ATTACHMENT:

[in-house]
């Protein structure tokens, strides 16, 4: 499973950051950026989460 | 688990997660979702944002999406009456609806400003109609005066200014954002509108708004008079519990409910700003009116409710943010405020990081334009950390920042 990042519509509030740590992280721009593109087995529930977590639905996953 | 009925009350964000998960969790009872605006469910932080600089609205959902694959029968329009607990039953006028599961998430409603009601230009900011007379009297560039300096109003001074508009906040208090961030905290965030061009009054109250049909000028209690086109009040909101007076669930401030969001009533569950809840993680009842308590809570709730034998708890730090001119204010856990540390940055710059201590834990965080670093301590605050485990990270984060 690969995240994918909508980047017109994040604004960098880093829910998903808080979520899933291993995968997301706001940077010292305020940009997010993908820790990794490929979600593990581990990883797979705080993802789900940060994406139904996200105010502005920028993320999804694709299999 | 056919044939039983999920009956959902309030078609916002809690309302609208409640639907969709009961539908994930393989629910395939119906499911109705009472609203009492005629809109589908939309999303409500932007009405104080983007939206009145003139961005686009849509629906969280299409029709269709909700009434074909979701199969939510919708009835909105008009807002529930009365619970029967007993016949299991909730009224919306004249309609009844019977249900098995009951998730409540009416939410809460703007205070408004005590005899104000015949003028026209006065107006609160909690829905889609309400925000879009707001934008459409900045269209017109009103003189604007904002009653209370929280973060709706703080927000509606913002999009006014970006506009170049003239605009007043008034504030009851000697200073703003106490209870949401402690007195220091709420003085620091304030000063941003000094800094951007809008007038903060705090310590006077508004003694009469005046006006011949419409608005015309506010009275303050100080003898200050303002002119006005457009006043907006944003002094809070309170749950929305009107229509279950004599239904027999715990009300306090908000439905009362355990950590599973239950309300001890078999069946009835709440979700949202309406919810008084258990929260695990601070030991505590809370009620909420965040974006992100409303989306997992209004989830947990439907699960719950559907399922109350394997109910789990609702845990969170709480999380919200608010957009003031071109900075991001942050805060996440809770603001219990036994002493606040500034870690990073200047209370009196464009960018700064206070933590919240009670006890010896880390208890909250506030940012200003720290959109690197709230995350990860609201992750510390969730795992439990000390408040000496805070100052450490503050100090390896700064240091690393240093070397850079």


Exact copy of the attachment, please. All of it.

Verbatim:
[in-house]
């Protein structure tokens, strides 16, 4: 499973950051950026989460 | 688990997660979702944002999406009456609806400003109609005066200014954002509108708004008079519990409910700003009116409710943010405020990081334009950390920042 990042519509509030740590992280721009593109087995529930977590639905996953 | 009925009350964000998960969790009872605006469910932080600089609205959902694959029968329009607990039953006028599961998430409603009601230009900011007379009297560039300096109003001074508009906040208090961030905290965030061009009054109250049909000028209690086109009040909101007076669930401030969001009533569950809840993680009842308590809570709730034998708890730090001119204010856990540390940055710059201590834990965080670093301590605050485990990270984060 690969995240994918909508980047017109994040604004960098880093829910998903808080979520899933291993995968997301706001940077010292305020940009997010993908820790990794490929979600593990581990990883797979705080993802789900940060994406139904996200105010502005920028993320999804694709299999 | 056919044939039983999920009956959902309030078609916002809690309302609208409640639907969709009961539908994930393989629910395939119906499911109705009472609203009492005629809109589908939309999303409500932007009405104080983007939206009145003139961005686009849509629906969280299409029709269709909700009434074909979701199969939510919708009835909105008009807002529930009365619970029967007993016949299991909730009224919306004249309609009844019977249900098995009951998730409540009416939410809460703007205070408004005590005899104000015949003028026209006065107006609160909690829905889609309400925000879009707001934008459409900045269209017109009103003189604007904002009653209370929280973060709706703080927000509606913002999009006014970006506009170049003239605009007043008034504030009851000697200073703003106490209870949401402690007195220091709420003085620091304030000063941003000094800094951007809008007038903060705090310590006077508004003694009469005046006006011949419409608005015309506010009275303050100080003898200050303002002119006005457009006043907006944003002094809070309170749950929305009107229509279950004599239904027999715990009300306090908000439905009362355990950590599973239950309300001890078999069946009835709440979700949202309406919810008084258990929260695990601070030991505590809370009620909420965040974006992100409303989306997992209004989830947990439907699960719950559907399922109350394997109910789990609702845990969170709480999380919200608010957009003031071109900075991001942050805060996440809770603001219990036994002493606040500034870690990073200047209370009196464009960018700064206070933590919240009670006890010896880390208890909250506030940012200003720290959109690197709230995350990860609201992750510390969730795992439990000390408040000496805070100052450490503050100090390896700064240091690393240093070397850079």